4 June 2009

'X' marks the spot

I've just been out to vote in the European elections. Anyone who knows me reasonably well will immediately know which party I've voted for - and, of course, in the Europeans, it is a party, not a candidate, that gets your 'X'.

I did have a good look through the parties on my form though. Aside from the three majors and the known fringe parties, there were also the English Democrats, the Christian Socialists, something called No2EU and, most intriguingly, the Jury Team.

I'd never heard of these, but a quick trip to Google upon returning home shows that they are a coalition party whose platform essentially consists of wanting to clean up the parliamentary systems on the continent and at home. They are, as they claim, a party of independent candidates. Now, surely this is a contradiction in terms? Independent candidates tend to exist because they have a one-issue agenda, or because they genuinely have not enough political principles to align themselves with an existing party, or because they've been kicked out of such a party and are thus standing directly against them in revenge. They have to be individual. It's what independence means, as a definition and as a political viewpoint. The six Jury Team candidates next to the party logo on my ballot sheet might all want to clean up parliament, but they may hold six vastly differing views on education, tax laws, speed cameras, capital punishment et al. That risk is surely too great to convince the public that they are as one?

UKIP was on my ballot sheet, of course. Now, it makes no sense to me that these rabid anti-EU political egos seem so anxious to join the very gravy train that they allegedly despise. Surely their principles should dictate that they stay well away? Irrespective of whether they take the full salary, exploit the allowances and enjoy the other benefits of a seat in the Brussels chamber or not, they really shouldn't be there at all. Maybe it isn't hypocrisy as such, but it's certainly easy to be confused by it. No UKIP or Jury Team person has rat-a-tatted on my door in the last few weeks (nor has any other political candidate, come to think of it) but if they did, I'd have wanted to ask why they wanted to be in a place towards which they were so definitively hostile.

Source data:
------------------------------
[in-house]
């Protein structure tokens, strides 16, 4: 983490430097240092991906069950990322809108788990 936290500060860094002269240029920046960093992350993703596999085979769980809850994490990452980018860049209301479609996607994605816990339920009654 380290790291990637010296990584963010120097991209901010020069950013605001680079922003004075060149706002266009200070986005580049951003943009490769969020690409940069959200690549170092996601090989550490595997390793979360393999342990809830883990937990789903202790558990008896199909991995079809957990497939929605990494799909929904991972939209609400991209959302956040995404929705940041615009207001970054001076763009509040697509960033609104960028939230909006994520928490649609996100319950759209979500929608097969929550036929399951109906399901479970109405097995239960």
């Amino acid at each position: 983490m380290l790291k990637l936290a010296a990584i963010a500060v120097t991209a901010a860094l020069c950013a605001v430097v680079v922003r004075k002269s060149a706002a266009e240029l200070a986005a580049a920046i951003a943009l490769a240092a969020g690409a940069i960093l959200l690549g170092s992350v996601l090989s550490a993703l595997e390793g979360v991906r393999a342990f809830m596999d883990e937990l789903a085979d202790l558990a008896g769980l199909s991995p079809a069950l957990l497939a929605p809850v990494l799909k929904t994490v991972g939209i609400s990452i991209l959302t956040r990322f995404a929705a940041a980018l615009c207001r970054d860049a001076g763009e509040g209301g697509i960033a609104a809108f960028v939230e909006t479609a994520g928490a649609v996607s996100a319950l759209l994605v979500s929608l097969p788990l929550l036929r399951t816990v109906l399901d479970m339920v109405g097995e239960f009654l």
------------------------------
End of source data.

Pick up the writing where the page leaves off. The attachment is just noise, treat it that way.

The BNP were there too. Twats. A black friend of mine Twittered this morning that if the BNP really wanted to give him ten grand to go back to his birthplace, he'd be tempted to take it - as he was born in Huddersfield. He only lives 60 miles from there now. Anyone who votes for the BNP is voting for cowardice, prejudice and hate. Those considering a vote their way as a protest against the dishonest shits currently making up our political class should remember the French protest slogan at their presidential elections in 2002: "Vote for the crook, not the fascist." I'd have 646 crooks ahead of one fascist in any parliament that represents me, any day.

I always have the same beef with elections whenever they come round, and irrespective of whether I'm electing my MP, my council or my faceless European representative. To wit, it is branded as a secret ballot but is simply not so. You may take your piece of paper to a three-sided booth and mark your 'X' in fierce privacy, but when you hand your card in, they write the ballot paper number next to your name on the electoral roll, so in theory, they could look at the paper number next to your name and then empty the black box and sift through the papers until yours is found. I find it astonishing that so few people ever bring this up.


Anonymous said...

Some interesting points, Mr. Rudd. I too voted this afternoon - not enough others joining me mind - but that's a different matter.

By the way, "if the BNP really wanted to give him ten grand to go back to his birthplace, he'd be tempted to take it - as he was born in Huddersfield": class.

I've just started a Hull City Blog (hullcityblog.blogspot.com) which is what brings me here - I'm not some stalker, honest. Thought you might be interested.

Callum said...

In the London region, the ballot paper was about two and a half feet long. The local council officials on duty, amusingly, had an official white stick for prodding the papers down into the box.

There were about six independent candidates (I felt desperately sorry for them: what's the point of a total nobody standing in a PR elecion?) Also amusingly, one of them called himself the "Yes2EU" candidate.

The Joined up Cook said...

There were about a dozen names on my ballot paper, starting with BNP at the top owing to it being in alphabetical order. Longest I've ever had to wade through.

I make no bones about the fact that I went green this time; partly as a protest. They seem responsible unlike the BNP and UKIP as you describe.

I really do think the major parties need a bit of a kicking over the expenses issue though; otherwise they'll get complacent again.

The only way I can do that is through my vote.